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Friday, December 22, 2006

For Jen

This is the special Jen Alves Christmas Edition of Sand in the Gears. Jen and her husband are two of my very most favorite friends. Some might note that my relatively small number of friends makes this a dubious honor, but I like to think that it merely reflects my discriminating taste.

But the point is, Jen got hit by a car, and so now she's laid up for the next few weeks, which means I'm catching crap for not updating SitG. Therefore, dearest Jen, this one's for you. So back off. I mean, I know you got hit by a car and all, but really.

Today I will work on Christmas cards. Some of you may actually receive such a card. I would like to warn you that your card, should you be so lucky as to receive one, will be late. At first I felt really bad about this. But then I remembered that little baby Jesus had to wait, like, six months for his Christmas presents. And you know what? He didn't complain even once. So unless you think you're better than the Prince of Peace, just get out of my grill about the late card.

Today I also have to drive to the Prairie Rose cowboy store to get Isaac a holster and pair of toy six-shooters. Some of you might recall my last Christmas adventure in search of cowboy guns. I'm not going through that again, so this year I'm heading straight to a place that will have what I need.

The boys are all beside themselves about Christmas. Once we got the tree up, Caleb exclaimed, "That tree is hunormous!" That's how we do it in the Woodlief house: lights everywhere, a tree in every room, even an Isaac-sized old fashioned light-up plastic Santa in the classroom. Santa is just barely holding his own against the boy, who sometimes confuses hugs with tackling. At least Santa doesn't have to contend with a flying, groin-high tackle-hug every time he walks in the door. I'm afraid the only memory my boys will have of me is this funny cross-legged thing I do every time they rush me.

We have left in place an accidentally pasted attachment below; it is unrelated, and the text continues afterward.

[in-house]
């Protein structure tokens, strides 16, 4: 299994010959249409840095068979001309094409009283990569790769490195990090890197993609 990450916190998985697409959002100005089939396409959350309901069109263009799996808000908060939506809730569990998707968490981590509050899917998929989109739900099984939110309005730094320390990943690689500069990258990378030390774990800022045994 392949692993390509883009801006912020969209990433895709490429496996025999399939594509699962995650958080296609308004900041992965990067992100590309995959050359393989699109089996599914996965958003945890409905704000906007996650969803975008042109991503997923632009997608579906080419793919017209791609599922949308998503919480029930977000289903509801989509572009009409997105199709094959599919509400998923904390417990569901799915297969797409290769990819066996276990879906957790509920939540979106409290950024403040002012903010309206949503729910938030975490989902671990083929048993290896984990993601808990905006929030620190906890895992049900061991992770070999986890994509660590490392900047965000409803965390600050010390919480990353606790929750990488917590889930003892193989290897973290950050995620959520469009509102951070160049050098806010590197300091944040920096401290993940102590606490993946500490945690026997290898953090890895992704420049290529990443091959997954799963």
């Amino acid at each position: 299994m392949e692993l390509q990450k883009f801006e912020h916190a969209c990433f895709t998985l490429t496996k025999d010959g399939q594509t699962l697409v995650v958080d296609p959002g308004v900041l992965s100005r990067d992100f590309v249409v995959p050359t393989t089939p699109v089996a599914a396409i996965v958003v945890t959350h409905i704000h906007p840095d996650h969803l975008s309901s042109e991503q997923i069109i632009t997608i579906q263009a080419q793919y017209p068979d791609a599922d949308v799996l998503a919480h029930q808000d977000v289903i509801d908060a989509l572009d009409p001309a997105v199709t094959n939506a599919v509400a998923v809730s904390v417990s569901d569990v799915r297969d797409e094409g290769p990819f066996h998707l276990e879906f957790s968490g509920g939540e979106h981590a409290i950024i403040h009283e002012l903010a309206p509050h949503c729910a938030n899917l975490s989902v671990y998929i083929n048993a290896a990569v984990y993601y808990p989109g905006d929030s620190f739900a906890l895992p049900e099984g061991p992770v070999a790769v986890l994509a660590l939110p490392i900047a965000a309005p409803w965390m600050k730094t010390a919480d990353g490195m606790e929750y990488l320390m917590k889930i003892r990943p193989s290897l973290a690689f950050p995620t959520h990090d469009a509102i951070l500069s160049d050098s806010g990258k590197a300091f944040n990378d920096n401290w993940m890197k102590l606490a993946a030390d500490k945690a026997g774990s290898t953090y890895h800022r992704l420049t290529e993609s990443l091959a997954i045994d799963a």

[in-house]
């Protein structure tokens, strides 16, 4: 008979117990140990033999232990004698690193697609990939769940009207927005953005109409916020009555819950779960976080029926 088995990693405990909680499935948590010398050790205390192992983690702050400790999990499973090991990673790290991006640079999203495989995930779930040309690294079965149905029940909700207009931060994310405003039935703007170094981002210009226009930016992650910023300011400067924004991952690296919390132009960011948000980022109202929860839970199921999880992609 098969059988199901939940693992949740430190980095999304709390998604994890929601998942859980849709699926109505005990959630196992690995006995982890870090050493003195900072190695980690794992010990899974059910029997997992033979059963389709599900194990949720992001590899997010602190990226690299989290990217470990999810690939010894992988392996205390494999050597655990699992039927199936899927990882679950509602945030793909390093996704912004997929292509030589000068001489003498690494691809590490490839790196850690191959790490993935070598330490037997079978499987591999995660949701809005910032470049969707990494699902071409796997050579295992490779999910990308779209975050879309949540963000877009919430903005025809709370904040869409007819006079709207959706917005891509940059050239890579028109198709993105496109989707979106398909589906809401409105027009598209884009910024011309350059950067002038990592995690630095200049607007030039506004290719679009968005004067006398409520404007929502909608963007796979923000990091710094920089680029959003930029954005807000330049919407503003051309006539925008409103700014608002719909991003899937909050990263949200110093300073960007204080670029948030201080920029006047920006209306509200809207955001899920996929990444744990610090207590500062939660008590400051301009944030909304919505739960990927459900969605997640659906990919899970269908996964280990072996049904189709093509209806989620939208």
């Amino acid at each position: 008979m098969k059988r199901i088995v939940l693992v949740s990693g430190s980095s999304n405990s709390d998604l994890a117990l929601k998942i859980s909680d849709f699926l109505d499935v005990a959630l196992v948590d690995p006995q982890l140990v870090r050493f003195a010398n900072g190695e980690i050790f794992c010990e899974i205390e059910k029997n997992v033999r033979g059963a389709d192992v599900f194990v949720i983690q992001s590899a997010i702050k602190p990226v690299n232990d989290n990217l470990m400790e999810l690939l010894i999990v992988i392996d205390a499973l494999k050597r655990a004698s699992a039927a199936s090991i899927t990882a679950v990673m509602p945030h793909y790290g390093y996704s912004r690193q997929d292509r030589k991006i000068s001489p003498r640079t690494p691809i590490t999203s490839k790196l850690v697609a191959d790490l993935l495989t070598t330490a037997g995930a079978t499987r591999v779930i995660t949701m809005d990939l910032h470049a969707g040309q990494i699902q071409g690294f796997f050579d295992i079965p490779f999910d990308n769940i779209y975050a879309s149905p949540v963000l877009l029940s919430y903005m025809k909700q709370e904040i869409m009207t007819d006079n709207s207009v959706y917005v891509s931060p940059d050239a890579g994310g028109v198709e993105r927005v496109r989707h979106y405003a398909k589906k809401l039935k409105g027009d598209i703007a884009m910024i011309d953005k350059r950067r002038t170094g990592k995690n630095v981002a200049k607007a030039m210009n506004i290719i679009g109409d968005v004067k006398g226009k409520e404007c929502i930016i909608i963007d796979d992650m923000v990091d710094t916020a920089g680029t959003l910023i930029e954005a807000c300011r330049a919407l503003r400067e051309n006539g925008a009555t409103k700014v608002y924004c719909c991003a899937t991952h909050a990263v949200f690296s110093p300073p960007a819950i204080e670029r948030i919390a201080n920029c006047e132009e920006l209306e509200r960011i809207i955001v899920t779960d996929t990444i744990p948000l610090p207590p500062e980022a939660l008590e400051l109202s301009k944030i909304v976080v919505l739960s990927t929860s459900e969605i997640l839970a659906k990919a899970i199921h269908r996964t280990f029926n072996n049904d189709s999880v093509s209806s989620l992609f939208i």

It turns out that they are all musical. Eli is excelling at violin, which he is eager to transfer to guitar, having realized that chicks don't rush the stage at a violin concert. Sometimes he crawls under the piano bench and holds down the pedals for Caleb, whose piano teacher believes he has perfect pitch.

Caleb had his first recital a couple of weeks ago, which I watched from a back room, because Isaac chose that exact moment to begin throwing up on me. I suppose there is never really a good time to get vomited on, but this seemed like a decidedly inconvenient time. Caleb played beautifully, however. And by that evening, Isaac was back to his old self. My ridiculously expensive and fashionable shoes, on the other hand, are a different story.

As for Isaac's musical ability, it amounts to a stomping wiggle-dance that he does whenever music is playing. He also taught himself that old Christmas classic, "Stinkle Bells."

I never really felt my age until this boy came along. A few weeks ago he got up at 4 a.m. and decided that he needed some medicine for his cough. Unable to reach the medicine cabinet in the boys' bathroom (not that it would do him any good, seeing as how it's loaded primarily with tinctures and ointments and other such voodoo-type treatments) from his footstool, the boy ventured downstairs to get a child-sized chair. We know this because we later found the chair halfway up the stairs. Growing tired, apparently, of hefting a piece of furniture up the steps, he decided to help himself to about a dozen Twizzlers, and a juice box. Then he got a spoon and pounded on our door to inform us that he wanted medicine.